# Praxis Elementary Education Exam— Working with Formulas

Formulas are often used in math as well as physics and related branches of science. No surprise, then, that you’ll be confronted with questions about formulas on the Praxis Elementary Education exam.

When a formula or other equation has two variables and one variable is by itself on a side, the variable by itself is generally called the *dependent variable*. Its value depends on the value of the other variable, which is called the *independent variable*. Basically, the value of the independent variable precedes and determines the value of the dependent variable. Consider the equation *y* = 3*x* + 4. In that equation, *x* is the independent variable, and *y* is the dependent variable. The value of *y* depends on what value is put in for *x*.

Relationships between variables can be determined and represented by equations. An algebraic equation can be a formula that represents a pattern. Consider an example of someone who makes $25 for babysitting plus another $10 for each hour of babysitting. A question could ask how much money the babysitter would make for 5 hours on the job. The student could answer the question by making a table.

The table shows that the money earned for 5 hours of babysitting would be $75. Another question that could be asked about the pay pattern is what formula could represent it. Two major components of the formula are the numbers 25 and 10 because they are part of what determines the amount of money earned. Also, the number of hours worked is part of what determines an amount of money earned, so it is part of the formula and must be represented by a variable, since it varies and is unknown until a specific number is given for a particular situation.

So, three parts of the formula are 25, 10, and a variable representing hours worked, which could be *h*. The amounts of money are in terms of dollars earned, so *d* would make a good variable for representing that quantity. The other terms come together and determine its value. Since 25 is always added, the formula involves + 25. To what is it added? It is always added to the product of 10 and the number of hours. All of that together equals the value of *d*. Therefore, a formula that can represent the number of dollars earned for a number of hours of babysitting is *d* = 10*h* + 25. You can check every example in the table to see that the formula works.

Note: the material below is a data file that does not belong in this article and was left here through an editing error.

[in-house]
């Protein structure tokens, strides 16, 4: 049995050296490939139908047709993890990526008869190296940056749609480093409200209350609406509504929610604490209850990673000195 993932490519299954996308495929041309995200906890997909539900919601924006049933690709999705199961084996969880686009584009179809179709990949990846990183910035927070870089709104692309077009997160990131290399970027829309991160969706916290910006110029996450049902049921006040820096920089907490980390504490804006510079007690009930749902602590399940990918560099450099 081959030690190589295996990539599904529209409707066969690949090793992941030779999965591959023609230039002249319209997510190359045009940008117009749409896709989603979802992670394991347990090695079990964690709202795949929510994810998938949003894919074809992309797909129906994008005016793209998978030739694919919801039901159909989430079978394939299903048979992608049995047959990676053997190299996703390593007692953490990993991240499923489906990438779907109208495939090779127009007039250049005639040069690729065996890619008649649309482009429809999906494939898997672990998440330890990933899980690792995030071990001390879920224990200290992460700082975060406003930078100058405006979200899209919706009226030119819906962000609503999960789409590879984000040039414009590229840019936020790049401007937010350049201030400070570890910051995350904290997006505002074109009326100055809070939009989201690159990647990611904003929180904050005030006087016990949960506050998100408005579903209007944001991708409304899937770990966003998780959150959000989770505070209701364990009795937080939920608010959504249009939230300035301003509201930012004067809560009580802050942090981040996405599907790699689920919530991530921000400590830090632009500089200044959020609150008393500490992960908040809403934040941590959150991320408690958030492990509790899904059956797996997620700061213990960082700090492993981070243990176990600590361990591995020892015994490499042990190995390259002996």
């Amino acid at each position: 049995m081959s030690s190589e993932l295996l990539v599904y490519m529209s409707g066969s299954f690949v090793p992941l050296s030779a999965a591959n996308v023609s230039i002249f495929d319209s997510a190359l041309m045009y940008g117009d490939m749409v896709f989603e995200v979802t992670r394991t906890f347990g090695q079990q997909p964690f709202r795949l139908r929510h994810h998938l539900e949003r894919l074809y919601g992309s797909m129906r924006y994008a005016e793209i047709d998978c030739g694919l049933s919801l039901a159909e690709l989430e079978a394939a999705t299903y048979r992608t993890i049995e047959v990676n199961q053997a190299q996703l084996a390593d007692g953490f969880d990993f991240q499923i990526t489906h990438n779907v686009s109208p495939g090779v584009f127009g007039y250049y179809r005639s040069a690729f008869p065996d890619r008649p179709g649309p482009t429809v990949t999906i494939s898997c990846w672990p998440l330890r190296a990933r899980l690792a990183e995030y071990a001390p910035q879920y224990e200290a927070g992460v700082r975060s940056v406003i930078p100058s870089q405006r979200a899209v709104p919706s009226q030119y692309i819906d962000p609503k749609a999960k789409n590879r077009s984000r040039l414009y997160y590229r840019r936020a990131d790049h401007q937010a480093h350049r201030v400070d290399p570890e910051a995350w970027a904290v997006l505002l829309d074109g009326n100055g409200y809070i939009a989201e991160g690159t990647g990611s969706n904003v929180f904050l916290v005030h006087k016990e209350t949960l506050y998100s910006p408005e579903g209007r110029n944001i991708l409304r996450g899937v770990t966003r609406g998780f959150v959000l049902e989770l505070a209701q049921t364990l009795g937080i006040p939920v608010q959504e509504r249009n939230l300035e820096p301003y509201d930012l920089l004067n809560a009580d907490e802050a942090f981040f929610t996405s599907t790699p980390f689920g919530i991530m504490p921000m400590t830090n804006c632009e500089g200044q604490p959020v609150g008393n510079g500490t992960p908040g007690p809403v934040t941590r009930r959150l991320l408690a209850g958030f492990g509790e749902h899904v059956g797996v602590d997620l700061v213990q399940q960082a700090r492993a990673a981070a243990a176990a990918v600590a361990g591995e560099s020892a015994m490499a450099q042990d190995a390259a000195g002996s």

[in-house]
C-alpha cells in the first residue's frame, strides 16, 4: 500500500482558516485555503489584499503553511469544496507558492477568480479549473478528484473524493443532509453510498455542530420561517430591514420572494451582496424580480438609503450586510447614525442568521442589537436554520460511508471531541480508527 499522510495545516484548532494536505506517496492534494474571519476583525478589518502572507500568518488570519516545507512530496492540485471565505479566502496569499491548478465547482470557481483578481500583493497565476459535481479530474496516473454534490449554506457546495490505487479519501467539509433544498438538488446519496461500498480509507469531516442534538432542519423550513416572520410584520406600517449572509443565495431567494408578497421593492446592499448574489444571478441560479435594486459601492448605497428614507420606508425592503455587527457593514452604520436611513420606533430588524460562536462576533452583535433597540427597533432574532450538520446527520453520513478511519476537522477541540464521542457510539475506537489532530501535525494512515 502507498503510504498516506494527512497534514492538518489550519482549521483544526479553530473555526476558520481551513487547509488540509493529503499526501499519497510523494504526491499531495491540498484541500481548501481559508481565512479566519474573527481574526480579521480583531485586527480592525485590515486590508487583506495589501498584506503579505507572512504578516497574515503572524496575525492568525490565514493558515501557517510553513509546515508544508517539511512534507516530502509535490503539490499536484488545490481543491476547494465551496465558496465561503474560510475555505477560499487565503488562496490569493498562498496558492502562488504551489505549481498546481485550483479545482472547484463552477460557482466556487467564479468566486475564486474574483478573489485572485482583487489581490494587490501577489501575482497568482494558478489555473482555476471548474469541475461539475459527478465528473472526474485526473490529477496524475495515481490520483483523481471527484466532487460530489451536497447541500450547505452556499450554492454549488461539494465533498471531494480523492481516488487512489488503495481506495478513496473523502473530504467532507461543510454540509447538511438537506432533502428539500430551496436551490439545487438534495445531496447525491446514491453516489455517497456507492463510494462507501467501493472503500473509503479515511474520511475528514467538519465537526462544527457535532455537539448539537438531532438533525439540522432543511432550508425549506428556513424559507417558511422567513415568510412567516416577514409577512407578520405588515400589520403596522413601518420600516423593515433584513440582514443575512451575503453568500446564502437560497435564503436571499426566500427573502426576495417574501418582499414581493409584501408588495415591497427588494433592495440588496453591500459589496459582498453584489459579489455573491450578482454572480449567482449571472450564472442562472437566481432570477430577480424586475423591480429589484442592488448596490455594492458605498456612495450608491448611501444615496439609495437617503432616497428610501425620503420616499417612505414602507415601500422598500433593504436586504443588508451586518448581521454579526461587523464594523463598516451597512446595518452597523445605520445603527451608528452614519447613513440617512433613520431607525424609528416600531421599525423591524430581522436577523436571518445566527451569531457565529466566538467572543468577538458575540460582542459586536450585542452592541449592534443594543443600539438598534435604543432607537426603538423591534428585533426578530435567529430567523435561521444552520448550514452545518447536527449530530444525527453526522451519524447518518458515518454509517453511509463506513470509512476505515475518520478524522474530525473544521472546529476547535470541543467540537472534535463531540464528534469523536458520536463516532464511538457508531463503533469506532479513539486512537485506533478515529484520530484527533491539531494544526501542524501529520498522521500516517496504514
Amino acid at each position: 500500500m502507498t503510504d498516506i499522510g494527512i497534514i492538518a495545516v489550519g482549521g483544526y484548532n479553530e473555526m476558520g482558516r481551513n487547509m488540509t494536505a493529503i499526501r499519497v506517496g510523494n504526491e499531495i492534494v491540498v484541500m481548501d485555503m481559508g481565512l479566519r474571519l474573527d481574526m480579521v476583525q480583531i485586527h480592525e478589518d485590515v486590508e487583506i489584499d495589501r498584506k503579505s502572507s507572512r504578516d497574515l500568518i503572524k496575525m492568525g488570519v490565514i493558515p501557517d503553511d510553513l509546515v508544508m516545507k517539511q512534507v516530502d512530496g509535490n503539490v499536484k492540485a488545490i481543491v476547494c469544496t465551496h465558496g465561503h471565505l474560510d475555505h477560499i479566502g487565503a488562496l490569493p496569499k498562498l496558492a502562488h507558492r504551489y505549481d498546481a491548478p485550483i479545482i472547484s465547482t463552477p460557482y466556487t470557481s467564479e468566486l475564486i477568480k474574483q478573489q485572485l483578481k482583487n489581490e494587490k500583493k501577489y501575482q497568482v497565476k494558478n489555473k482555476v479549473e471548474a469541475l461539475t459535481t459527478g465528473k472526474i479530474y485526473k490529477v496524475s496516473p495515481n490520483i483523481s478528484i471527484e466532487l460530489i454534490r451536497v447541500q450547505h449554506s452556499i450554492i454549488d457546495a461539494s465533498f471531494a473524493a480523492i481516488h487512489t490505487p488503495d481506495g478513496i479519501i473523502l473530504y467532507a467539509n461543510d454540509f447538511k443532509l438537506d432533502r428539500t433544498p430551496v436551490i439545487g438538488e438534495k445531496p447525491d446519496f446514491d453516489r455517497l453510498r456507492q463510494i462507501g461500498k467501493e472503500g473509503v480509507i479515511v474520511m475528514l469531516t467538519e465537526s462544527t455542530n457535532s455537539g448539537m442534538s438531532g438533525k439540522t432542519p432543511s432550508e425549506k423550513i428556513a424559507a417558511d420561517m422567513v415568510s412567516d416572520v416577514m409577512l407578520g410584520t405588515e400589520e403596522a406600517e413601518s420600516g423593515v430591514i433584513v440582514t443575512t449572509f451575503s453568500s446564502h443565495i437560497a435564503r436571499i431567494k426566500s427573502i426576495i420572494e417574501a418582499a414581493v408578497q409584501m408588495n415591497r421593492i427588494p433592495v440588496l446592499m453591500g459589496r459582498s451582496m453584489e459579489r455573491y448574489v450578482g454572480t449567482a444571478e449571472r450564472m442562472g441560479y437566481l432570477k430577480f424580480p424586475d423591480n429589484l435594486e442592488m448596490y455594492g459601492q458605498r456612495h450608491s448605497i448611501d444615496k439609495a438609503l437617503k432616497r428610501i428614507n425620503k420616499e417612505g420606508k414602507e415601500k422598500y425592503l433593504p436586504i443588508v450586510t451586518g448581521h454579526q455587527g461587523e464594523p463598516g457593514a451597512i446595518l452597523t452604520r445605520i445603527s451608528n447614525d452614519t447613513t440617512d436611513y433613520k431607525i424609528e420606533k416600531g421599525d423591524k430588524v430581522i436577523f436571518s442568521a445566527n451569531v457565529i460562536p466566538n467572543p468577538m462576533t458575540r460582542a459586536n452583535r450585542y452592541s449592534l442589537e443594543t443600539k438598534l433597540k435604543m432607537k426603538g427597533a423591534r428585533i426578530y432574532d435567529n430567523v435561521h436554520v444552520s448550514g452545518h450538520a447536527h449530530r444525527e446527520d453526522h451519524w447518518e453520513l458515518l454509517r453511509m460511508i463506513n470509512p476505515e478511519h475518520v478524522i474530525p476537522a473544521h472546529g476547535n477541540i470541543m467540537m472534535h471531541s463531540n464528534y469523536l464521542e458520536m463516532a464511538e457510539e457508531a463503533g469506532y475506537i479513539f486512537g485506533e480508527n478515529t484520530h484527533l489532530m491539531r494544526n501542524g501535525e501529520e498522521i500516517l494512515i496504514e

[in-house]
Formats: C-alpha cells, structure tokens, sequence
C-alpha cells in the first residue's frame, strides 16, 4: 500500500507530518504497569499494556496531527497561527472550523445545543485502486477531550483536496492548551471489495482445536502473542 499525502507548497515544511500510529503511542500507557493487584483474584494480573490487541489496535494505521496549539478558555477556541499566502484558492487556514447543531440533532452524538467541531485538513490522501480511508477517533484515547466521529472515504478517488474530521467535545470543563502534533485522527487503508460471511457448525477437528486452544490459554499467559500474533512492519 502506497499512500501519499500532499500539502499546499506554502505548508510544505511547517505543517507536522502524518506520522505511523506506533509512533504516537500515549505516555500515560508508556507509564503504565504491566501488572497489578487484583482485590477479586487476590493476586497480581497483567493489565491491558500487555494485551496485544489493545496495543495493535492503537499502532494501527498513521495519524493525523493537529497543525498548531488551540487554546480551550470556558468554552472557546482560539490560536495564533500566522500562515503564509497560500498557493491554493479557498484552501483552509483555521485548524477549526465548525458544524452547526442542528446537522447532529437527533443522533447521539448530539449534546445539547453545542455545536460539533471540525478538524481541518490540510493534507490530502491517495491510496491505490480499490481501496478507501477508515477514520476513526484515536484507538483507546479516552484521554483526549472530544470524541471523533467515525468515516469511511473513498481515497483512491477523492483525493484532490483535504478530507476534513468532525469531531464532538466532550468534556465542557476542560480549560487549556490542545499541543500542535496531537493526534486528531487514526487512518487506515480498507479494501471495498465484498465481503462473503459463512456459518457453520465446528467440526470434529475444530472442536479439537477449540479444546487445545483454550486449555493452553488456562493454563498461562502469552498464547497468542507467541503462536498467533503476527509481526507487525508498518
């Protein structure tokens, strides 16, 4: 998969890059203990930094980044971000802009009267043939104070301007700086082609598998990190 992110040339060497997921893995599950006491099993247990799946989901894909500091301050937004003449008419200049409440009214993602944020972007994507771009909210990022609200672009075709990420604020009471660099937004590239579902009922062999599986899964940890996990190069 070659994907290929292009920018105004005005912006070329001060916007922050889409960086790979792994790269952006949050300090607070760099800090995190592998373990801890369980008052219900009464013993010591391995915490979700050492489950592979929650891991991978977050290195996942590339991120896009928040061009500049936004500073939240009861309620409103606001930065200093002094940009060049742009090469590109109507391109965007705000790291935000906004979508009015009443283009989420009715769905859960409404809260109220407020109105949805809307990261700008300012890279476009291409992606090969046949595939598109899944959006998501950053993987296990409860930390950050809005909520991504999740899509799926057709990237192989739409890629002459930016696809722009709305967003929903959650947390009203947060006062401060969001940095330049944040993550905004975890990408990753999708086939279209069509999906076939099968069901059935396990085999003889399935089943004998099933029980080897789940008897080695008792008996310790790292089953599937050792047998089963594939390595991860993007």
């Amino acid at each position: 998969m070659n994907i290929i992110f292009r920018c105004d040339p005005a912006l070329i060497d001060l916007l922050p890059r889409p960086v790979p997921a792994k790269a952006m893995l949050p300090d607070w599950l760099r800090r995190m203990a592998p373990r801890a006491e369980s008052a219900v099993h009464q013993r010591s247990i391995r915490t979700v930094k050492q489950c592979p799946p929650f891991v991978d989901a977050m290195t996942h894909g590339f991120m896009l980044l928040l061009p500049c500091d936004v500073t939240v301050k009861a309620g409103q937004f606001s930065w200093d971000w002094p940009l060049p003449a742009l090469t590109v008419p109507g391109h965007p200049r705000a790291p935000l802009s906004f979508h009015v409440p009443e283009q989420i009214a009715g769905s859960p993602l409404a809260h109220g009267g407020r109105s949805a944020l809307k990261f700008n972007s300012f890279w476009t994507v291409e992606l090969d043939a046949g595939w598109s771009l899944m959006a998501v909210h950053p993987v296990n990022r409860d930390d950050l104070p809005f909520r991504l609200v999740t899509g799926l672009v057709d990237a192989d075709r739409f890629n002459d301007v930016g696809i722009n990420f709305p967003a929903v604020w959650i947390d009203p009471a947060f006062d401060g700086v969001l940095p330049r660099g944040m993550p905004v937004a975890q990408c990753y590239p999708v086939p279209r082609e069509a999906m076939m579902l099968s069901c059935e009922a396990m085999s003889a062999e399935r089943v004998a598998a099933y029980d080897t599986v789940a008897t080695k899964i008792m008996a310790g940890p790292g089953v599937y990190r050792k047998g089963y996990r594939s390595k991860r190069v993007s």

## Practice question

- A teacher gave her students the following problem:
*Janet has 4 more than twice the number of oranges Mark has. The total number of oranges Janet and Mark have together is 13. How many oranges does Janet have?***If a student uses the variable***g*to represent the number of oranges Mark has, what should the student be instructed to use to represent the number of oranges Janet has, in order to write an equation based on the situation?

**A.**4*g*+ 2

**B.**2*g*+ 4

**C.**13 – 2*g*

**D.**6*g*

## Answer and explanation

**The correct answer is Choice (B).**

2*g*represents twice the number of oranges Mark has, and 2*g*+ 4 represents 4 more than that, which is what Janet has. Choice (A) represents 2 more than 4 times the number of oranges Mark has, Choice (C) symbolizes twice the number of oranges Mark has less than 13, and Choice (D) represents (4 + 2) times Mark’s number of oranges.